4 December 2012

Sudan: South Sudanese Returnees From Israel Say They Suffer Economic Hardship

Juba — Representatives of South Sudanese who have returned from Israel a few months ago have appealed to the government to help them reintegrate into the society by alleviating their economic hardship.

Over 1,100 South Sudanese were reluctantly returned from Israel this year in an operation which was similar to a deportation by the Israeli government. Majority of them found their way illegally into Israel through Egypt over the years. The Israeli government refused to recognize their permanent residence status in their country.

In their meeting on Tuesday with the South Sudan's Vice-president, Riek Machar Teny, the delegation led by Atem Aher Madit, expressed the need to economically empower them in order to successfully resettle in the home country.

Atem said since their return from Israel the government has not addressed how they should cope with the economic situation in the country by providing either temporary assistance or employment even in the states.

The delegation appealed to the leadership to help provide employment to their members in both public and private sectors. They also have a number of university students who obtained scholarships from certain Israeli universities but were also deported and are now in need of student visas in order to complete their studies in Israel.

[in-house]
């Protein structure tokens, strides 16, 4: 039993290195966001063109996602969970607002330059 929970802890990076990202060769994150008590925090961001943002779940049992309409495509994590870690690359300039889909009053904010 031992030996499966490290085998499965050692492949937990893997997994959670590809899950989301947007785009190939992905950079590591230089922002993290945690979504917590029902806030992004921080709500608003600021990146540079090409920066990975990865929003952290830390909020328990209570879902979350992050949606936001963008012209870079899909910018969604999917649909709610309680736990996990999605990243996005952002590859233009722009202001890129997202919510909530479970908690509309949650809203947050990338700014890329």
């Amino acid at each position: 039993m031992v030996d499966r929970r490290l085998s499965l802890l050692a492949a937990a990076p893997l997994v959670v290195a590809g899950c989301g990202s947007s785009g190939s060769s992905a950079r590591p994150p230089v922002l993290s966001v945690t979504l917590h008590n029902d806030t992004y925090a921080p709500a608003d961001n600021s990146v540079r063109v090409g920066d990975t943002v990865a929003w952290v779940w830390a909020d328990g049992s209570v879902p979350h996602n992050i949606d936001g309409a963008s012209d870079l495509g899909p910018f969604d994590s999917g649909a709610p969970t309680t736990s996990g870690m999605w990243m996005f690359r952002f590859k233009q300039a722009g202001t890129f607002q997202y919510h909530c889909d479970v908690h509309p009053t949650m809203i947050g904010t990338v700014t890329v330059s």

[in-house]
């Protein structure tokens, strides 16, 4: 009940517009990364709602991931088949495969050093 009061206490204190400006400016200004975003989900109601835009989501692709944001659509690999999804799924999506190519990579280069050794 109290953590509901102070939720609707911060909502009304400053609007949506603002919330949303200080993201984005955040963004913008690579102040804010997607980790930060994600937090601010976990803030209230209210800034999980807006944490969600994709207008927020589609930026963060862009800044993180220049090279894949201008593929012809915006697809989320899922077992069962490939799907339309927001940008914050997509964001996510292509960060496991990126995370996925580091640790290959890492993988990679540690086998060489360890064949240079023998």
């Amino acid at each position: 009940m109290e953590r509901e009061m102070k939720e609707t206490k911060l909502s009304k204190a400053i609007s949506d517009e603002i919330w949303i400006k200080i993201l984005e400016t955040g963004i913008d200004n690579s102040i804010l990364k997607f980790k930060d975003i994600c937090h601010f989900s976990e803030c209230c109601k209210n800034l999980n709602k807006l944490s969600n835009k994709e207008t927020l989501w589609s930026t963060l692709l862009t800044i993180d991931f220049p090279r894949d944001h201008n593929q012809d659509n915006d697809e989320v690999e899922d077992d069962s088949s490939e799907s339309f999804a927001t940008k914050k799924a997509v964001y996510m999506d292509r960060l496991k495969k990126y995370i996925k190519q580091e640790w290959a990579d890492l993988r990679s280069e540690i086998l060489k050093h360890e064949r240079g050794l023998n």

During the returning process to South Sudan Atem said they had expected to be provided with some sort of assistance to help them resettle but that has not materialized.

The group is establishing a center which is known as Ramciel and Jerusalem Friendship Center (RJFC) which will serve as a coordinating point for facilitation and social interaction and to help promote good relationship with the people of Israel. They also requested for a piece of land in Juba on which they want to establish their center.

The returnees also plan to organize a thanksgiving celebration in Juba for appreciating their safe return to South Sudan after attaining the independence.

Governments of South Sudan and Israel have also agreed in principle to establish a Hebrew international school in Ramciel where the returned children who have begun their education in Hebrew language in Israel can continue to study the language.

An agricultural cooperative society was also planned for establishment to accompany the school project and help raise income for the parents of the children.

The Vice President told them that their concerns will be addressed through the relevant institutions and level of government.

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